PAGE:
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Romans 14

The Day, The Herbs, The Unclean

The themes of Romans 14 are respect and conscientiousness.

In regard to respect, we ought to give those we differ from us the benefit of the
doubt in regard to their spirituality. We are not their judges. And the one that is
their Judge also desires to justify them.

In regard to conscientiousness, each man will be judged based on what he knows to


be true. A man may sin against the Lord by doing something that he doubts to be
allowable even if that activity would otherwise be innocent.

These moral lessons and timeless principles have the utmost value and are useful in
any congregation today.

But some confusion exists regarding the examples that Paul uses to flesh out his
teachings on respect and conscientiousness.

In short, the scenario that illustrates the principles involves two classes of
Christians. One class that is weaker in the faith also tends to dispute on doubtful
questions. They make a case for eating “herbs” while the other class believes it is
permissible to eat “all things.”

The herb eaters also esteems “one day” above “another.”

Generic or Specific?
Some understand the example scenario as being highly generic. Any one who eats
herbs as a religious conviction, anyone who honors one day (as Sabbath) above
others, would in this view be viewed as those weaker Christians that ought to be
respected.

Others understand the example scenario as being specific in nature. A real and
identifiable class of Christians were advocating a doubtful and identifiable position
and causing arguments. In this view the chapter takes an important stand on the
specific topic of the keep-the-law-of-Moses error.

A little Bible information that was known to all in Paul’s day and known to few in our
own could settle the question of whether the chapter should be understood as
generic or as specific.

The New Testament Issue


Christians from Jerusalem differed from Paul on the question of the Law of Moses.
This is the reality that forms the background for much of the New Testament. This
argument was eventually settled by the counsel in Acts 15. Paul had been right.

What was the position of his opposers?

But there rose up certain of the sect of the Pharisees which believed, saying,
That it was needful to circumcise them, and to command them to keep the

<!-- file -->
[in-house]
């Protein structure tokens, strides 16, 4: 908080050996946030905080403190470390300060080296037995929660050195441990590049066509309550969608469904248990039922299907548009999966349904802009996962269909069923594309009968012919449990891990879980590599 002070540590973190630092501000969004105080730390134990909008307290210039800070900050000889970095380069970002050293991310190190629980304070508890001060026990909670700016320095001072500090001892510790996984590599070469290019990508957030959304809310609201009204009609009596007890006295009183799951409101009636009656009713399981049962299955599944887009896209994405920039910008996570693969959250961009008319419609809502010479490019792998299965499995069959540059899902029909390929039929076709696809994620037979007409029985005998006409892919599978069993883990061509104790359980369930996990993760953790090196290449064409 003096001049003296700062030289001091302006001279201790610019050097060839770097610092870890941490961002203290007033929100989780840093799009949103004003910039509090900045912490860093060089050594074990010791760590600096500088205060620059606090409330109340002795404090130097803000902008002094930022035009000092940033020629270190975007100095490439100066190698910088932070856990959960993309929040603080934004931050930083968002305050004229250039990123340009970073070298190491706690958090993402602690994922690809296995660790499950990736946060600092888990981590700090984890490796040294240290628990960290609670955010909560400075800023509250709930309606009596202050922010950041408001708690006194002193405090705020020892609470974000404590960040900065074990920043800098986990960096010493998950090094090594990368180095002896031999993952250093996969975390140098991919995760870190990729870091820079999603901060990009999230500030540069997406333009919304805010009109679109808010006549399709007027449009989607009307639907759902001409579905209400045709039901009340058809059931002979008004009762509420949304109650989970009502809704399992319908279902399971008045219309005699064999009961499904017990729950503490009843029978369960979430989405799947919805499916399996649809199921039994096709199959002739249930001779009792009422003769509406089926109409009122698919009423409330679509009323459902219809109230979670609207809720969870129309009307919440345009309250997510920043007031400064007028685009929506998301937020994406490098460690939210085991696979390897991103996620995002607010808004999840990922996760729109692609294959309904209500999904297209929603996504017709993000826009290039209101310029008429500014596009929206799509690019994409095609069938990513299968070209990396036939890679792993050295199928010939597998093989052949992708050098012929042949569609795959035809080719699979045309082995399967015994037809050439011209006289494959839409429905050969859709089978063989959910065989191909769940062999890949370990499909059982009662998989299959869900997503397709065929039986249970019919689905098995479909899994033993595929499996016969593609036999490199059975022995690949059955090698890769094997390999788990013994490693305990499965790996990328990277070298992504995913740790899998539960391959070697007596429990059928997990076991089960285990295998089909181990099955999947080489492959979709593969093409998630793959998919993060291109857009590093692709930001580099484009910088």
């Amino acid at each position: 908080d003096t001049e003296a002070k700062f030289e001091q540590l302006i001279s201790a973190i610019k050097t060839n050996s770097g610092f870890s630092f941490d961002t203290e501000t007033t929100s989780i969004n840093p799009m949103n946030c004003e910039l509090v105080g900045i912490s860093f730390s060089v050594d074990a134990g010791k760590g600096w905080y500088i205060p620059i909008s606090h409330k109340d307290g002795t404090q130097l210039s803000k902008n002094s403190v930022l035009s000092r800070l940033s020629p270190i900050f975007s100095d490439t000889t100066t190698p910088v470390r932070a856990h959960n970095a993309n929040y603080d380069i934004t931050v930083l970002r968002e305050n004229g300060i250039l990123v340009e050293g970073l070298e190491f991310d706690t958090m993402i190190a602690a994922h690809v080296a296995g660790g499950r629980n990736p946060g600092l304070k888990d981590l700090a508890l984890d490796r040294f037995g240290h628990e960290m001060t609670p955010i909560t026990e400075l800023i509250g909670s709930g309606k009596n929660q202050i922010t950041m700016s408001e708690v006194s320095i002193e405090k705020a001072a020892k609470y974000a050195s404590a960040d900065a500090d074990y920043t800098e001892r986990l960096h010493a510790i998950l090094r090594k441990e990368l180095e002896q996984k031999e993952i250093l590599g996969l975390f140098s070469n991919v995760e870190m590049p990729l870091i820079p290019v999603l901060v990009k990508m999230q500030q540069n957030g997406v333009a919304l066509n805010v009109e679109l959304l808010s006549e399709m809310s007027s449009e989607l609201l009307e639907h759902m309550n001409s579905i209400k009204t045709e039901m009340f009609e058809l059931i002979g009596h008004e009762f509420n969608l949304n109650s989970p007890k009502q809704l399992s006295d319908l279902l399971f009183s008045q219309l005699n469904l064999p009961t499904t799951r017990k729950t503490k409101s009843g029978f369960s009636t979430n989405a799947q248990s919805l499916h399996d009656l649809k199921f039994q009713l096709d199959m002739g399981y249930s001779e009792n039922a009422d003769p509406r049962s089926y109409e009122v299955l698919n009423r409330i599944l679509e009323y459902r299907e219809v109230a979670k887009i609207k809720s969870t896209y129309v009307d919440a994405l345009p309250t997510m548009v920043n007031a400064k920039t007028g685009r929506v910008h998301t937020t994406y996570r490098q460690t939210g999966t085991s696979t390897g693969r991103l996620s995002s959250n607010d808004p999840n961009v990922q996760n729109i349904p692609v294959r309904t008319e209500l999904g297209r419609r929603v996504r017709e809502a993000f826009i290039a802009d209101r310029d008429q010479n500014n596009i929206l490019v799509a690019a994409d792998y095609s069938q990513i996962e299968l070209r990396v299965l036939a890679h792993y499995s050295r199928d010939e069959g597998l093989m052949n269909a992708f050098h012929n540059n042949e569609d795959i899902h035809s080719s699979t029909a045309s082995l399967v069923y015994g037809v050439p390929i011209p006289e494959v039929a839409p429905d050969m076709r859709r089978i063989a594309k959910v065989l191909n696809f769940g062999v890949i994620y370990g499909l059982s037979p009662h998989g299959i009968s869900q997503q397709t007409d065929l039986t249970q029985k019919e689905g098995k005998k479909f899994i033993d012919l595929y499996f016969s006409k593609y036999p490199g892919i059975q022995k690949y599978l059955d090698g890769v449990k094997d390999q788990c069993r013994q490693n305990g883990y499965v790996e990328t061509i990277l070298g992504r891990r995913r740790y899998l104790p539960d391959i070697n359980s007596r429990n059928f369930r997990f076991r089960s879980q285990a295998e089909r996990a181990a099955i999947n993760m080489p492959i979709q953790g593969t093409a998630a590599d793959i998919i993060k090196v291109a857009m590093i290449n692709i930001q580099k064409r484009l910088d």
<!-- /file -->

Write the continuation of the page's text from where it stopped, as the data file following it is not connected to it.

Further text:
law of Moses. And the apostles and elders came together for to consider of
this matter. And when there had been much disputing . . . Ac 15:5-7

From this passage it is apparent that there was enough confusion to cause a lot of
arguing.

Galatia, Colossi, Ephesus, Rome


The confused ones had at one time included the apostles. In Galatians 2 the apostle
Peter had been influenced by such persons “from Jerusalem” to feign a fear of
becoming unclean by eating with Gentiles. Gal. 2:12.

And, in fact, the entire church of Galatia had been confused by this same class.
They had accepted another gospel that relied on a covenant of works and was
represented by “Jerusalem which now is.” Galatians 3:1-3; 4:25.

The men of the Colossian church had similar trouble. The law of Moses included
various washings and ceremonies of respect for “holy” days. Men were judging non-
conformists. Col. 2:14-16.

The Ephesian church had similar trouble. Paul reminded them that the gospel had
broken down the middle wall between them, as Gentiles, and the Jews of Jerusalem.
And how did it break down the wall? By taking away the “law of commandments
contained in ordinances.” Eph 2:15.

What do we know about these troublers of the churches? For one thing, they argued
with Paul and Barnabas. For another, they traveled from the heart of Israel to reach
the areas with gentile churches.

And certain men which came down from Judaea taught the brethren, and
said, Except ye be circumcised after the manner of Moses, ye cannot be
saved. When therefore Paul and Barnabas had no small dissension and
disputation with them, they determined that Paul and Barnabas, and certain
other of them, should go up to Jerusalem unto the apostles and elders about
this question. Ac 15:1-2.

The audience of Romans included them that “know the law” (Ro 7:1). When we find
that immediately after the introduction Paul addresses the religious sin problems of
those who claim to be circumcised Jews and who boast in the law (2:12-3:4), we
understand that the plague doctrine mentioned in almost all of Paul’s epistles had
made it to Rome also.

The Confusing Part


The Christians who advocated keeping the Mosaic law had one confusing fact at
their disposal. It seemed that Jesus had authorized Christians to keep Passover.
When Jesus last kept it he had bidden his disciples to commemorate the event.

But how would a Christian keep Passover? The original directions involved the